Interview with Chef Tre Wilcox of Abacus - Dallas

May, 2007

Antoinette Bruno: When and why did you start cooking? What inspired you to pursue cooking professionally?
Tre Wilcox: After high school graduation I was really torn. I knew I really loved to play in the kitchen, but I wasn’t so sure it could parlay that in to a legitimate career. Once I figured out I could maybe make a living doing what I loved, I was hooked.

AB: Where have you worked professionally as a chef?
TW: Little Honda’s Southern Chicken was my first opportunity. I moved to Boston Market Chicken. My job was to break up the whole raw chicken in to pieces. It was gross but I mastered it and grew past it. I worked as a night manager in a bunch of places, which taught me the corporate aspects of the industry. I learned how to operate a kitchen and make it function. My first fine dining job was at David Holben’s Toscana. Then I went on to Abacus.

AB: Would you recommend culinary school to aspiring cooks? Do you hire chefs with and without a culinary school background?
TW: I am partial to culinary school kids but nothing can replace real kitchen experience. Culinary school and plenty of externships make the ideal combination.

AB: Who are some of your mentors? What have you learned from them?
TW: Kent Rathbun, the chef at Abacus in Dallas, really helped to train me. I came to him entirely unpolished and he helped me out. Thomas Keller is someone I respect as well.

AB: What question gives you the most insight to a cook when you’re interviewing them for a position in your kitchen?
TW: It’s pretty simple: I make sure they love to cook and are ready to work.

AB: What advice would you offer young chefs just getting started?
TW: Try to figure out early if cooking is a true passion. If you don’t absolutely love it, get out early because it will wear you down.

AB: Which chefs do you consider to be your peers?
TW: Sharon Hage at York Street.

AB: Is there any ingredient that you feel is particularly under appreciated or under utilized?
TW: Organs. It shows a lot of skill to be able to utilize every part of an animal.

AB: What are a few of your favorite flavor combinations?
TW: I’m in to mixing different textures a lot, but I like sweet, savory, and spicy flavors all mixed together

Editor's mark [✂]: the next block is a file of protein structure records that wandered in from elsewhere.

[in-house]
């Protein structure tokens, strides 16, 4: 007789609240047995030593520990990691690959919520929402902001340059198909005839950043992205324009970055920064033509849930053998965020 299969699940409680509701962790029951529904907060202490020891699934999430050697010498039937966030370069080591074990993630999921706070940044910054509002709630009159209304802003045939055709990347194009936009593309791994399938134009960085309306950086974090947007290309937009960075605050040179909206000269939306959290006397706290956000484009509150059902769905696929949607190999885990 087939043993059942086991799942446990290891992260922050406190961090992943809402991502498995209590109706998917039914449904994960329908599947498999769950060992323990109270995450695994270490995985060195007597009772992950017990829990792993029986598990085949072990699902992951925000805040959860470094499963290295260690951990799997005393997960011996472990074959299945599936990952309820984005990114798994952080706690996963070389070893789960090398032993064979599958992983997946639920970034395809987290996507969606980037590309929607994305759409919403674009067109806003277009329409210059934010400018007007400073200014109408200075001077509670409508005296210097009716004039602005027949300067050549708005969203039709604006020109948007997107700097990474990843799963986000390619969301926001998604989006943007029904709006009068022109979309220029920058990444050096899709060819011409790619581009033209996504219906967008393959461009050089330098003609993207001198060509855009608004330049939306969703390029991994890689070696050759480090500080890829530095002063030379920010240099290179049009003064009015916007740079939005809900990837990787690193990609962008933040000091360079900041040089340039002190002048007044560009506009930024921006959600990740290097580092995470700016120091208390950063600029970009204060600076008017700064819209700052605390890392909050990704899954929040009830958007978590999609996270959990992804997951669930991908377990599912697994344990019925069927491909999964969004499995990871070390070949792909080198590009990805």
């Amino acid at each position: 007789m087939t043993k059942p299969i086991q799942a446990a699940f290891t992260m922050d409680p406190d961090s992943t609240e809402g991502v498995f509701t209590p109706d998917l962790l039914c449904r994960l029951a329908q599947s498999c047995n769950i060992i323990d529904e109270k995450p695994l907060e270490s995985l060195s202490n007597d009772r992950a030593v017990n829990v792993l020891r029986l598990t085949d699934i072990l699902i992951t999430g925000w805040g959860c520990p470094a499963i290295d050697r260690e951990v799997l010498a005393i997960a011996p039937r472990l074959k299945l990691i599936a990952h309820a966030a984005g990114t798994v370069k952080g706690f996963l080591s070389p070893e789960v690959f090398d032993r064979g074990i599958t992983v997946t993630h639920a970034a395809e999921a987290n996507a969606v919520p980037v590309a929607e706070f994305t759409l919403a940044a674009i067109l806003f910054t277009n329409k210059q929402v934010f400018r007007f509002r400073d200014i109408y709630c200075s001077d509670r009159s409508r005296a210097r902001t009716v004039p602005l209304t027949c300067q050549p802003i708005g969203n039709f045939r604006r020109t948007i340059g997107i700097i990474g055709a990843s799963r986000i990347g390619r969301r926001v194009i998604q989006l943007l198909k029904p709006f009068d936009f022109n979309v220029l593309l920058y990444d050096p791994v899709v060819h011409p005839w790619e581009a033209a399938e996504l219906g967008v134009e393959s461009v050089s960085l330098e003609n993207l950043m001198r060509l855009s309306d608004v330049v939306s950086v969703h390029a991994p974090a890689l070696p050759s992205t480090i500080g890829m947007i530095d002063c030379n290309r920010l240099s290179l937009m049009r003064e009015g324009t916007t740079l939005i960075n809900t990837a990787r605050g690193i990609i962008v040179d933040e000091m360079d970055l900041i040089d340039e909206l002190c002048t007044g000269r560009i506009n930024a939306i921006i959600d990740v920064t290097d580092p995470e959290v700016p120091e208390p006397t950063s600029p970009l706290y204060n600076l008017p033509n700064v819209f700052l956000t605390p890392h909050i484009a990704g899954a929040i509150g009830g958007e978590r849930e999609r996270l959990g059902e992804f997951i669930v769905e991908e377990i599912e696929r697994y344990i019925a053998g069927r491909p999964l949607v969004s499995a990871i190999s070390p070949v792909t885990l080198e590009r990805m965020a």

AB: What’s your most indispensable kitchen tool?
TW: Hot food has to stay hot so a hot plate, as long as it doesn’t spit or sizzle, it's so important.

AB: Describe a culinary technique that you have either created of borrowed and use in an unusual way.
TW: I like to mix unexpected ingredients, like cheap and impressive. I use potatoes in sauce a lot, like in my white truffle and potato sauce.

AB: What are your favorite cookbooks?
TW: L’Art Culinaire by Escoffier and Meat and Game by Charlie Trotter.

AB: Where would you like to go for culinary travel? Why?
TW: I like to go to France, somewhere outside of Paris. I recently went to the Alain Ducasse training center for four weeks.

AB: What are your favorite restaurants-off the beaten path-in your city? What is your favorite dish there? What are your favorite after hour places and bars?
TW: My wife and I love Fuse. It’s Tex-Asian fusion. Blaine (Staniford) is really good.

AB: What trends do you see emerging in the restaurant industry now?
TW: Californian health consciousness is in full swing in Dallas now. People are manipulating ingredients for that ultimate “wow” factor, like making edible paper.

AB: What is your philosophy on food and dining?
TW: Cook for a woman if you want an honest and accurate opinion of your food. Their palates are more sensitive and they have more delicate tastes.

AB: If you weren’t a chef what do you think you’d be doing?
TW: Maybe I’d play soccer. I’d be way more popular!

AB: What does success mean for you? What will it look like for you?
TW: I’d like to own my own restaurant, and maybe have a TV show...

AB: How are you involved in your local culinary community? Nationally/Globally?
TW: I work at Central Market and the Dallas Farmer’s Market.